Susie Monday Wants to Know . . .

Another Tuesday, another day on the I'd Rather Be in the Studio! blog tour.

Today, Susie Monday asks: “As an artist who teaches (both in other places and regularly in my own studio with retreat formats) I wonder if I should have a separate blog, website and newsletter for the teaching/coaching side of my business, or do I keep it all together. Which is less confusing?”

It's a terrific question and applies to all artists who have their hands in a couple of cookie jars.

Read Susie's interview with me.

Image (c) Susie Monday, Angel with a Wayward Heart

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1 thought on “Susie Monday Wants to Know . . .”

  1. Michael Lynn Adams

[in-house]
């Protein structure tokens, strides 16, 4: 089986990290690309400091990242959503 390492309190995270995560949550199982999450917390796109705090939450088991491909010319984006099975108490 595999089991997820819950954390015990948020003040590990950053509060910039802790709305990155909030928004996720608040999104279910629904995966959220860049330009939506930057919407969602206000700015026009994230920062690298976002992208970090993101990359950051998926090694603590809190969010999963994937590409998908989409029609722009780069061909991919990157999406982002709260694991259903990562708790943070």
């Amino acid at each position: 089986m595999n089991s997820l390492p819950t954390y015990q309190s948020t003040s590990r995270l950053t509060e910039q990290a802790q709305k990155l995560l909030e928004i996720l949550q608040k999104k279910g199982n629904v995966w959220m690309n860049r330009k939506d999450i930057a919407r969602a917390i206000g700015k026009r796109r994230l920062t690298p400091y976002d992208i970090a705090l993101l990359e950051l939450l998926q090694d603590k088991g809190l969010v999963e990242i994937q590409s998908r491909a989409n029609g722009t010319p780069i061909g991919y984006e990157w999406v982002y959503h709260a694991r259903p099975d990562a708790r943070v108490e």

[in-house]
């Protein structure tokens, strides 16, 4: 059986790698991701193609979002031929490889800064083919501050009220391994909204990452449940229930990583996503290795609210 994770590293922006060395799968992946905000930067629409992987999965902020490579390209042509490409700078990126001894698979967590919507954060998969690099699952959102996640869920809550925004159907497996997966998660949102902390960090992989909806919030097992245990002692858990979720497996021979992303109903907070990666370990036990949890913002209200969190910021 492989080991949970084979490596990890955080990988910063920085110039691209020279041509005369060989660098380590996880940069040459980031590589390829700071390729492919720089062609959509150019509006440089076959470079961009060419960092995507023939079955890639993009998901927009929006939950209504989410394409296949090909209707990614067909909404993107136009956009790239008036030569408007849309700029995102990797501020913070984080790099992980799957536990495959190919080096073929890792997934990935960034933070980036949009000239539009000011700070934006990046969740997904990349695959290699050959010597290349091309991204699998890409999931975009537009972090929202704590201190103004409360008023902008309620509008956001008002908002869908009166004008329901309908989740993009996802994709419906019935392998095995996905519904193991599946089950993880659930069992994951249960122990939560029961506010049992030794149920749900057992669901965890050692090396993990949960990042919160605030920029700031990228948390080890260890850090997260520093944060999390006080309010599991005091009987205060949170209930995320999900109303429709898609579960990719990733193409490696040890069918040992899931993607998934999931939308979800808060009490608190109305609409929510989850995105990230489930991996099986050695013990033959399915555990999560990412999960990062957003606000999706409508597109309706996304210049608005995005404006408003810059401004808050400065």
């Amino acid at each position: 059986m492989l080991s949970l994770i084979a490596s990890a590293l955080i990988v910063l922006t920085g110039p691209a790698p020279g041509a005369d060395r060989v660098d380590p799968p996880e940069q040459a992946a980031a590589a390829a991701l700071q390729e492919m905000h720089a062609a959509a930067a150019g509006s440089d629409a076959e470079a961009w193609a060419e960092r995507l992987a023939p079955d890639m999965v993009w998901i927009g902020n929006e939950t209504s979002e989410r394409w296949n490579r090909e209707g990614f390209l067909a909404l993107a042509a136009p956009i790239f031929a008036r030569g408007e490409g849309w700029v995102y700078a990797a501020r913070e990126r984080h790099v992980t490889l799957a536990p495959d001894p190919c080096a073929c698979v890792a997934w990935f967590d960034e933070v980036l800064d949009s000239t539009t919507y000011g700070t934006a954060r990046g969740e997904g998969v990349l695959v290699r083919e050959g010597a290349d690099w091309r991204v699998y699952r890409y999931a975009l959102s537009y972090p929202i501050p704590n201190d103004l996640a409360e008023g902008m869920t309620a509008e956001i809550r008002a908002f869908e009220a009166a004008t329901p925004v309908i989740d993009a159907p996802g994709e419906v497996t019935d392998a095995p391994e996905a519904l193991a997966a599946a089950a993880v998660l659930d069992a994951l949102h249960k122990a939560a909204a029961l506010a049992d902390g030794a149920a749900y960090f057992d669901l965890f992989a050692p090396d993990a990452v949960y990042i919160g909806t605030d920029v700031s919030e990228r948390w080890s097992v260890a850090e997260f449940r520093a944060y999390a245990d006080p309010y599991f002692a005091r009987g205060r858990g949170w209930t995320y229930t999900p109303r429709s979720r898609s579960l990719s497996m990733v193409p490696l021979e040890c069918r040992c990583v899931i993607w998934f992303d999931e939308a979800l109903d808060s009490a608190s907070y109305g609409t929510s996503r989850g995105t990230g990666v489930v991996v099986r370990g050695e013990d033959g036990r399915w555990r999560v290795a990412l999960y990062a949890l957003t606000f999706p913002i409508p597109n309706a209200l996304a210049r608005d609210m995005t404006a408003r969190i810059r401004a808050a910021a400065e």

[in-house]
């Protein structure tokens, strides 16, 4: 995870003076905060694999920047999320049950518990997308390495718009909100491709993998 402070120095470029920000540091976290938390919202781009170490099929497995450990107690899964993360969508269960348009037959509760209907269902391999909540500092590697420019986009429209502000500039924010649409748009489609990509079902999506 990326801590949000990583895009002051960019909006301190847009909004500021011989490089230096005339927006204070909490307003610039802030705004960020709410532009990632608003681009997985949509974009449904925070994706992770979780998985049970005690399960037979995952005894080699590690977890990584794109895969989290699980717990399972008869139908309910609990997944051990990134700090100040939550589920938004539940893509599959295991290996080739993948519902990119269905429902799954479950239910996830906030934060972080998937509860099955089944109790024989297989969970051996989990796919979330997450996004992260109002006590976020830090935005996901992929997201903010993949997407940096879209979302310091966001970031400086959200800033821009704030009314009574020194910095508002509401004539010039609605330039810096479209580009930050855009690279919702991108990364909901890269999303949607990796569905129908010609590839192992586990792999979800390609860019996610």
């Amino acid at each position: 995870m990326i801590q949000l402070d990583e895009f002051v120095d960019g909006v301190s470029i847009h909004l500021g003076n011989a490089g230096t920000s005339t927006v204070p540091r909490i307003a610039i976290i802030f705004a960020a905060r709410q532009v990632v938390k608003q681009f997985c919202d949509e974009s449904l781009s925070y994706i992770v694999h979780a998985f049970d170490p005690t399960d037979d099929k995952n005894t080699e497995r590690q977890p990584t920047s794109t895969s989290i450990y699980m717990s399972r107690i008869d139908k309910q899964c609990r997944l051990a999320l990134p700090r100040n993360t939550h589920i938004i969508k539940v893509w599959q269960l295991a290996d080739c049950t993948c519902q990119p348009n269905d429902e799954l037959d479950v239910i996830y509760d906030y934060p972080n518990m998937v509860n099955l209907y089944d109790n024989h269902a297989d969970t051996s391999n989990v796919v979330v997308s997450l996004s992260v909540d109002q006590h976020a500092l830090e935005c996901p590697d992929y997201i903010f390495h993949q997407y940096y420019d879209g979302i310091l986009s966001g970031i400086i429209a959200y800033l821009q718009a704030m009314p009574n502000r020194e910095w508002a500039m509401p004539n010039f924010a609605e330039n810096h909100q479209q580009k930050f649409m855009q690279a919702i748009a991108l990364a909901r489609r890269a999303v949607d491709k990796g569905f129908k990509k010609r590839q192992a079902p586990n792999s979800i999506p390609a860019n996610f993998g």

Juliette Aristides ( ) does a very good job of promoting herself as an artist/educator. On her Web site her art and atelier are nicely presented as unique but joined disciplines that make up Juliette’s whole professional persona. Juliette is known for her remarkable classical drawing and painting skills. She is also well known as an art educator and champion of the atelier system of classical art training. I believe that her popularity as an artist is greatly enhanced because of her teaching rather than in spite of it. Jacob Collins ( ) is also a good example of an artist whose reputation is strengthened by his reputation as a very influential teacher. Embrace your whole artist/educator self, rejoice and tell the world about it.

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